Yes, it's been a long stretch since my last update back in September. I took a little break from boat work over the winter — but did make progress on a few fronts and made some new purchases.
A big order from Duckworks — the sail, lines and hardware! We'll take a closer look at the contents later when setting up the rigging.
And, because they finally became available again, I picked up a decent dust mask. I was noticing an increased sensitivity to wood dust last year probably due to my not-so-great masks and a slightly cavalier attitude towards wearing them.
The work continued right where I left off last Fall, with the modifications to the mismeasured daggerboard. I went back to work with the chisel while continually thinking how easy this job would be with a router.
Then I came across this inexpensive cutting tip for the Dremel tool at WalMart.
It worked perfectly to clean up the slots that house the bridging piece between the new cap the daggerboard.
When in place, the cap creates the proper angle for the top edge. It's currently slightly oversized but will be cut and sanded to fit once epoxied in place.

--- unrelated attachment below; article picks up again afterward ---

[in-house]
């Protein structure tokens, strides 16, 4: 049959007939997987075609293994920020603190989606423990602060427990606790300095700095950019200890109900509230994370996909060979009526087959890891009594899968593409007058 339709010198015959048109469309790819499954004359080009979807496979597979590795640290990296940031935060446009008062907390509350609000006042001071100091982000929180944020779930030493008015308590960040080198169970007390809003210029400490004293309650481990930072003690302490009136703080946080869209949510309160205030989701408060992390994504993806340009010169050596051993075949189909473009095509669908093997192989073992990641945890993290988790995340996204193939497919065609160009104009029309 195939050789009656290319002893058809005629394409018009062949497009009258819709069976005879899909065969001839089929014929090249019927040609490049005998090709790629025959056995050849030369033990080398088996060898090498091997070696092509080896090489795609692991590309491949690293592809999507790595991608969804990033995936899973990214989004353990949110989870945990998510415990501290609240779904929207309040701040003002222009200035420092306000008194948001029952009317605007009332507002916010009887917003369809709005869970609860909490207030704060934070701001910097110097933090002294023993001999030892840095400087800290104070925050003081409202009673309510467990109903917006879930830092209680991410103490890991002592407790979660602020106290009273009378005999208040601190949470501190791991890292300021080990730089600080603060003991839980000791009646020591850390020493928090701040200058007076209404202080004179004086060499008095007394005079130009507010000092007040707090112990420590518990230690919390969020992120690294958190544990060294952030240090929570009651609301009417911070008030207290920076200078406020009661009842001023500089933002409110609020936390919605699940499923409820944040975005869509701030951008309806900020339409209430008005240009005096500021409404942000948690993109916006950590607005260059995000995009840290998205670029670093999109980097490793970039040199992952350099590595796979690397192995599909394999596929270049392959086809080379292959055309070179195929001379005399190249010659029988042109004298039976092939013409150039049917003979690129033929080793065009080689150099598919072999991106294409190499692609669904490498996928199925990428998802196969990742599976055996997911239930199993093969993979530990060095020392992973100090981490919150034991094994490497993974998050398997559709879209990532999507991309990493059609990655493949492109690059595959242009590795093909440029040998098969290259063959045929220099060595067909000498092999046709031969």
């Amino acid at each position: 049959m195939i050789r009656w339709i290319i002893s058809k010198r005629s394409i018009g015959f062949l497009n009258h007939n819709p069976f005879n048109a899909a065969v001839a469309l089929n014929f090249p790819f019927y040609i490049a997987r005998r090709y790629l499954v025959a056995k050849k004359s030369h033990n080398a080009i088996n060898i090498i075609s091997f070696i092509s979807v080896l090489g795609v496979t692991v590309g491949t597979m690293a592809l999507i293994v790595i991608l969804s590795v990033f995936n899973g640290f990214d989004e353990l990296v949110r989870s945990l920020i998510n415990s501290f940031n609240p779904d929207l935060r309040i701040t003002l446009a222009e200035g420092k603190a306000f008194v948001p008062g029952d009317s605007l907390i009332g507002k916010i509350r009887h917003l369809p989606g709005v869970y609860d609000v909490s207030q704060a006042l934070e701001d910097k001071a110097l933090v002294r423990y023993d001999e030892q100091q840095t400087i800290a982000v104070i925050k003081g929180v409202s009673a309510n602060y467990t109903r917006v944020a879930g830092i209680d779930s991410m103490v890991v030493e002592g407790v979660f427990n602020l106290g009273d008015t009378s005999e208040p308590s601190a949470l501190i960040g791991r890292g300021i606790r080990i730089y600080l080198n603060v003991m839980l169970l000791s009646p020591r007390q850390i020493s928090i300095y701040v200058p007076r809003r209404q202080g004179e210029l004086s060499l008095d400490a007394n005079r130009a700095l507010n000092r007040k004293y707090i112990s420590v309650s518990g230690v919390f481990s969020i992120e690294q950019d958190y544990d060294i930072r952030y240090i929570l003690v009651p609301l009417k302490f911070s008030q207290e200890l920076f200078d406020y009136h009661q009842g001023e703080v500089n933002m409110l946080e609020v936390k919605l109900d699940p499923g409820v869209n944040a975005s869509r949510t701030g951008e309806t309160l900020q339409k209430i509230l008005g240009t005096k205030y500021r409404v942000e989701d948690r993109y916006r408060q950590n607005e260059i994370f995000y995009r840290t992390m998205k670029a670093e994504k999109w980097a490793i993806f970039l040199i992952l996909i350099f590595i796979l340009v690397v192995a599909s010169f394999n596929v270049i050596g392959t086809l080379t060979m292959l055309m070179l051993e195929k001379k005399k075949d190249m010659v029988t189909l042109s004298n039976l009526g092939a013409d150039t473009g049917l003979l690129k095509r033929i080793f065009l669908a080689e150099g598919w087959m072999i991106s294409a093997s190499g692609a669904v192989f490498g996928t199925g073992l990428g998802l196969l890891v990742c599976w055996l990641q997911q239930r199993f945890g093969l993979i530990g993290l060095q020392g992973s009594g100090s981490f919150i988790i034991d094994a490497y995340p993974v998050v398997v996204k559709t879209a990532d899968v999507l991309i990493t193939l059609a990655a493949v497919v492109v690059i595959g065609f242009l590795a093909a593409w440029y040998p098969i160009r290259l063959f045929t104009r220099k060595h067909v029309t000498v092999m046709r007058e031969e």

The boom and yard for the balanced lug sail are being made from dowel stock sourced from the local lumber yard. It happened to be just the right diameter and needs only to be tapered according to the plans. To assist with the shaping, I glued guides to each end indicating the target size.
A block plane, the Shinto Rasp, sandpaper and a straightedge were used to achieve the specified gradual taper out to the tips.
I'll need to return the Rogue to the back yard to continue working on it. And while I thought about making some kind of dolly to move it around, I instead bought this cart. It straps to the boat and hopefully will allow easy transport of this fairly light boat on land without having to lug around the heavy trailer.
This week a little more progress was made on the spars and daggerboard. It was mostly epoxying and varnishing which eats up the limited weekend hours with curing and drying time.
I added a couple wraps of fiberglass tape to the ends of the boom and yard.
Coated with epoxy to dry overnight.
Then sanded and a second coat of epoxy applied.
The rest of each spar was given a first coat of varnish.
The daggerboard cap was finally epoxied in place...
...and squared up. I still have to attach a top piece but the board is finally the correct shape! It's a thick and heavy board and I imagine will be cumbersome to raise and lower while sailing – but we'll deal with that when the time comes.
And finally, not to turn this into show-and-tell, but I had to mention I was able to get this Craftsman random orbital sander for just $25 at the hardware store by using a half-off coupon! It's been helping to speed things along and something I wish I had purchased earlier in the building process.